What’s in a Title?


I went strolling through the bookstore for inspiration the other day. What struck me … even more then the vibrant covers … were the names of the books, specifically, the KEY WORDS found in so many Urban Fantasy, and Paranormal Romance book titles.

For example …


  • Hunter
  • Huntress
  • Guardian
  • Angels (fallen, of course)
  • Faerie
  • Demon
  • Blood (blood and more blood)
  • Dark
  • Light
  • Night
  • Moon
  • Wicked



  • Secret
  • Kiss
  • Thirst
  • Blood (of course)
  • Werewolf (odd)
  • Moon
  • Beginning
  • Hell
  • Desire
  • Devil Fire

Now I walked over to the Young Adult Fantasy department and this got pretty interesting. No wonder why teenagers are so scary!


  • Demons
  • Shadows
  • Darkness
  • Blood
  • Witch
  • Dragon
  • Night
  • Fallen
  • Powerless
  • Evil
  • Moon (Red, Black, Dark and a few other frightening versions)
  • Guilt
  • Dead
  • Dread
  • Fire
  • Godless

Sheesh! Do you think maybe it’s our fault the Young Adults are so damn angsty?

Vampire Explored is a blog by Deborah Riley-Magnus, author the Twice-Baked Vampire Series. Book 1, Cold in California

Cold in California cover, lgCOLD IN CALIFORNIA


13 responses to “What’s in a Title?

    • Hahahaha. You know, when I went to the bookstore I thought I was looking for inspiring covers. I was totally shocked at the sameness of so many titles! I LOVE your book title … “No Wings Attached”.

  1. I like the look at the titles. I don’t think I’ve used any of those in any of my books. Flight, Betrayed, Quests Secret are some in my YA books. For adults I Warrior, Dragons, Temple and other like words. Maybe it’s because I do mostly fantasy and alternate worlds.

    • I don’t think the words on this list are what surprised me the most, I think it was how they were used. I read five book titles in a row – out loud – and realized it’s the rhythm of the titles that had become jarring. I understand there are tried and true formulas for the length of a title but something about the entire group (5 books by 5 different authors and publishers!) felt like it was all the same story. Maybe it’s time for authors to fight to develop and retain unique titles that push the boundaries of “tried and true”. I recall that my lit agent wanted me to change the “Cold in California” title, explaining that it didn’t sound urban fantasy enough. He suggested many of the words listed above! He’s no longer my agent … okay, that’s not why, but he’s still no longer my agent, lol.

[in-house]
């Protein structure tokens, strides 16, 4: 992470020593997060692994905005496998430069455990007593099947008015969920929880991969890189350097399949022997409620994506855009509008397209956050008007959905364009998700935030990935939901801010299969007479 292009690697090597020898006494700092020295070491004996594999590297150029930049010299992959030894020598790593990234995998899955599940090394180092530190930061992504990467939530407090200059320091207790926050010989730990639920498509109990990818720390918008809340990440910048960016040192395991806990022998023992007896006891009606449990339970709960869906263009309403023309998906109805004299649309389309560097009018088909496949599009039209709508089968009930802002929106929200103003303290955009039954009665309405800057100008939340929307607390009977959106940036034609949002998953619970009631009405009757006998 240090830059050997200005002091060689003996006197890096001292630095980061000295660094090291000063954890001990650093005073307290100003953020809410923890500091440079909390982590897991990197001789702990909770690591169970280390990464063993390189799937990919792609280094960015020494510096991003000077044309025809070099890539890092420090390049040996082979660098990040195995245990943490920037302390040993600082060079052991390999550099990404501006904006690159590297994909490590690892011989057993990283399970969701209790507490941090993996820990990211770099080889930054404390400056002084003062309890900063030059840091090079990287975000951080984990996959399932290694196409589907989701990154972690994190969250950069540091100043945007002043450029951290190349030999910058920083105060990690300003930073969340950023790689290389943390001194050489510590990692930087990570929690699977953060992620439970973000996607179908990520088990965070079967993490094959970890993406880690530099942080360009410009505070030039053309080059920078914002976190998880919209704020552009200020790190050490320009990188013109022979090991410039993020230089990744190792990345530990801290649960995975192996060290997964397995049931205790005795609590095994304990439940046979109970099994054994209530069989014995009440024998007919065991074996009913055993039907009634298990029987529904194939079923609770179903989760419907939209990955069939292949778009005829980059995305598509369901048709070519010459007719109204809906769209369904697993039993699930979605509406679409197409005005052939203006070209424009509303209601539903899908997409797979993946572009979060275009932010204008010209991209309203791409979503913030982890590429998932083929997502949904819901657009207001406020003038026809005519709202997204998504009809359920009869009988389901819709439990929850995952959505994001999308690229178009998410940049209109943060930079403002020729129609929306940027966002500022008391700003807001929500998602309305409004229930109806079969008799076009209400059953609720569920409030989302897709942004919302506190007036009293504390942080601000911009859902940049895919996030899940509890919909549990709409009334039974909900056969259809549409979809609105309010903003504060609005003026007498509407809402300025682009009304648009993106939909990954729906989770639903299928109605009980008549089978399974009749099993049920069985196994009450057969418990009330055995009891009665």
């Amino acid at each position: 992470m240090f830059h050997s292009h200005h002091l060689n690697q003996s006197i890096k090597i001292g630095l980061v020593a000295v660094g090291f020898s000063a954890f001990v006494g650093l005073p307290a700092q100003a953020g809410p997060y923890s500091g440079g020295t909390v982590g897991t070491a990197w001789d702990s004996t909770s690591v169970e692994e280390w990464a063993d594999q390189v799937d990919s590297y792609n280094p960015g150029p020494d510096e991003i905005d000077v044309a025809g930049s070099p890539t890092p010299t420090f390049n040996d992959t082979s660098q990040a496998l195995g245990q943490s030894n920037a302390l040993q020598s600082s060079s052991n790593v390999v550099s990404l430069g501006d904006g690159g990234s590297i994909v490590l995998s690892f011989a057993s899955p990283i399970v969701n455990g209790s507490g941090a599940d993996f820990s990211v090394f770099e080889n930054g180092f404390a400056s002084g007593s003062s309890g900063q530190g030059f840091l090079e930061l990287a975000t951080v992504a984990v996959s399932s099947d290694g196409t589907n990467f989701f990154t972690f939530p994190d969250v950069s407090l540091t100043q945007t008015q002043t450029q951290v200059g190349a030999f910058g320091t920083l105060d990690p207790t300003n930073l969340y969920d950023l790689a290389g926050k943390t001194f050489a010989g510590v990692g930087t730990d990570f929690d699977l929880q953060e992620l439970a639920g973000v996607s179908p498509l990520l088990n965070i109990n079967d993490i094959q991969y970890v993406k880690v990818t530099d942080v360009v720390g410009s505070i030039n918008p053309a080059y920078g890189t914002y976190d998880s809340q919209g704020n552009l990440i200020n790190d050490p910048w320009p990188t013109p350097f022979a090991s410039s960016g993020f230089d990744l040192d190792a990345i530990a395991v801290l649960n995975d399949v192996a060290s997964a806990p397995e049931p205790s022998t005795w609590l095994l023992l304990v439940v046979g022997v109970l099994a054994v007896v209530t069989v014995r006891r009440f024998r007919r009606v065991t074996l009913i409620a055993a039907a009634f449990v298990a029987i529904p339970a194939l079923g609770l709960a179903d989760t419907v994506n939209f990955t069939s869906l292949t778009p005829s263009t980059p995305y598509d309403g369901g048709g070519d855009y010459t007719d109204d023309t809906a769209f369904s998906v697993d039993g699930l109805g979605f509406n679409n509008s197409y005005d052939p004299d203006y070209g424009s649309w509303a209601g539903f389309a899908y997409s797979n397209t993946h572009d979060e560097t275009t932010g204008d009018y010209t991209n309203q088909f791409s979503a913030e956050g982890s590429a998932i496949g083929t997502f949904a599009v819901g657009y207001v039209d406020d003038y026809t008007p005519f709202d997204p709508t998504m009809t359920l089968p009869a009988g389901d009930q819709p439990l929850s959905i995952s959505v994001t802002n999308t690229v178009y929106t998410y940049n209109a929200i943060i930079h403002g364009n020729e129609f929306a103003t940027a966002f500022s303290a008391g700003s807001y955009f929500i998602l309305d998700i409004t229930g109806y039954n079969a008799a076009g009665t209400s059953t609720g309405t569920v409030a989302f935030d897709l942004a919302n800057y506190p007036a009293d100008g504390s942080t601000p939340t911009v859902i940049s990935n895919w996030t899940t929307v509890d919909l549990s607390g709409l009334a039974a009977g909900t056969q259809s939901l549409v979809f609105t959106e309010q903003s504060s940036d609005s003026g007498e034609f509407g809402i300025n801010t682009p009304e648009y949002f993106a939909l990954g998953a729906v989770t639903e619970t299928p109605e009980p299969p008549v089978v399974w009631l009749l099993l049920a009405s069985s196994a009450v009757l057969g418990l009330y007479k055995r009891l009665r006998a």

• Jenny, now you’ve peeked my interest! I think I’ll do this kind of blog post again, only researching … Romance … Military … Mystery … maybe even Erotica … and see if all the genres do the same kind of thing. I think it’s time to shake things up in the title world! Who’s with me? LOL


    • I wonder … did someone do a multimillion-dollar research study that states “Dark” in a book title has more sales potential than “Light”? If not, it’s time to change book buyers’ perception of a good book vs. a bad book. A dark plot can still be sparked with light in the title, even if the title is “Lights Out”. LOL!


  2. It’s hard to think up something new when you’re writing about vamps and weres!! I think I’ve managed to avoid all thos – but more by luck I suspect!!

    • Barbara, I suppose it’s our job as authors to think up something new where vampires or any genre is concerned. Otherwise, all we’re doing is lumping ourselves in with all the rest of the “same title lazies” and getting lost in the muck. I’m starting an international movement to create original, powerful and surprising titles for our genre titles! WE CAN DO IT!!!!!


  3. Never realized this! NOW every time I go into a Bookstore, I’ll be over-conscious of the titles and the catch words! LOL!

    Too, it makes me want to be sure and “think” out my own titles as I write. I’ve been lucky with the titles I have so far; one of my publishers even goes as far as to check out the title before allowing me to use it on a book.

    Great post!

    hugs, Kari Thomas, http://www.authorkari.com

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